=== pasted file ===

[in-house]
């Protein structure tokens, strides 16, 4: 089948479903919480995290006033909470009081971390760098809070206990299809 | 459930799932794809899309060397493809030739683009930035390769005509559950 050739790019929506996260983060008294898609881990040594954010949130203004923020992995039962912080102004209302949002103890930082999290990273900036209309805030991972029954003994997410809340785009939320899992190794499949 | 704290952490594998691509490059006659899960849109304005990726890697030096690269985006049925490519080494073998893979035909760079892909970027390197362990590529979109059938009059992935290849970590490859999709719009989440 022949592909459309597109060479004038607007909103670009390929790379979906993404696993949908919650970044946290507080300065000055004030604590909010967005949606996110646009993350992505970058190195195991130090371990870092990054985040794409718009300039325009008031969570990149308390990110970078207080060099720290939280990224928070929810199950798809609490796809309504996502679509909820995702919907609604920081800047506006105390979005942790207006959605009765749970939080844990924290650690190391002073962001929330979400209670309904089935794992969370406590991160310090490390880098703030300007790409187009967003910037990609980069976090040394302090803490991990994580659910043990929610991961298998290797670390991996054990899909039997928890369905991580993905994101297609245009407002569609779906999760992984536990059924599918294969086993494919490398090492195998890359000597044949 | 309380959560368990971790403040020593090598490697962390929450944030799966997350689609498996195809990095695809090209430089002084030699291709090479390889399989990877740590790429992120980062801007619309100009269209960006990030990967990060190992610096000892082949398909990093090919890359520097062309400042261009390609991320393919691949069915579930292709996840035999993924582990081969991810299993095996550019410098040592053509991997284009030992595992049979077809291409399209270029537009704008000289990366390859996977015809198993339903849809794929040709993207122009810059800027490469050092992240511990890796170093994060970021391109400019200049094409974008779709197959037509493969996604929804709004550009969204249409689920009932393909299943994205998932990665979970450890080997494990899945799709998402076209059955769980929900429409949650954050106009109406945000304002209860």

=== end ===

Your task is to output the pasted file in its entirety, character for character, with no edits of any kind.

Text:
[in-house]
């Protein structure tokens, strides 16, 4: 089948479903919480995290006033909470009081971390760098809070206990299809 | 459930799932794809899309060397493809030739683009930035390769005509559950 050739790019929506996260983060008294898609881990040594954010949130203004923020992995039962912080102004209302949002103890930082999290990273900036209309805030991972029954003994997410809340785009939320899992190794499949 | 704290952490594998691509490059006659899960849109304005990726890697030096690269985006049925490519080494073998893979035909760079892909970027390197362990590529979109059938009059992935290849970590490859999709719009989440 022949592909459309597109060479004038607007909103670009390929790379979906993404696993949908919650970044946290507080300065000055004030604590909010967005949606996110646009993350992505970058190195195991130090371990870092990054985040794409718009300039325009008031969570990149308390990110970078207080060099720290939280990224928070929810199950798809609490796809309504996502679509909820995702919907609604920081800047506006105390979005942790207006959605009765749970939080844990924290650690190391002073962001929330979400209670309904089935794992969370406590991160310090490390880098703030300007790409187009967003910037990609980069976090040394302090803490991990994580659910043990929610991961298998290797670390991996054990899909039997928890369905991580993905994101297609245009407002569609779906999760992984536990059924599918294969086993494919490398090492195998890359000597044949 | 309380959560368990971790403040020593090598490697962390929450944030799966997350689609498996195809990095695809090209430089002084030699291709090479390889399989990877740590790429992120980062801007619309100009269209960006990030990967990060190992610096000892082949398909990093090919890359520097062309400042261009390609991320393919691949069915579930292709996840035999993924582990081969991810299993095996550019410098040592053509991997284009030992595992049979077809291409399209270029537009704008000289990366390859996977015809198993339903849809794929040709993207122009810059800027490469050092992240511990890796170093994060970021391109400019200049094409974008779709197959037509493969996604929804709004550009969204249409689920009932393909299943994205998932990665979970450890080997494990899945799709998402076209059955769980929900429409949650954050106009109406945000304002209860």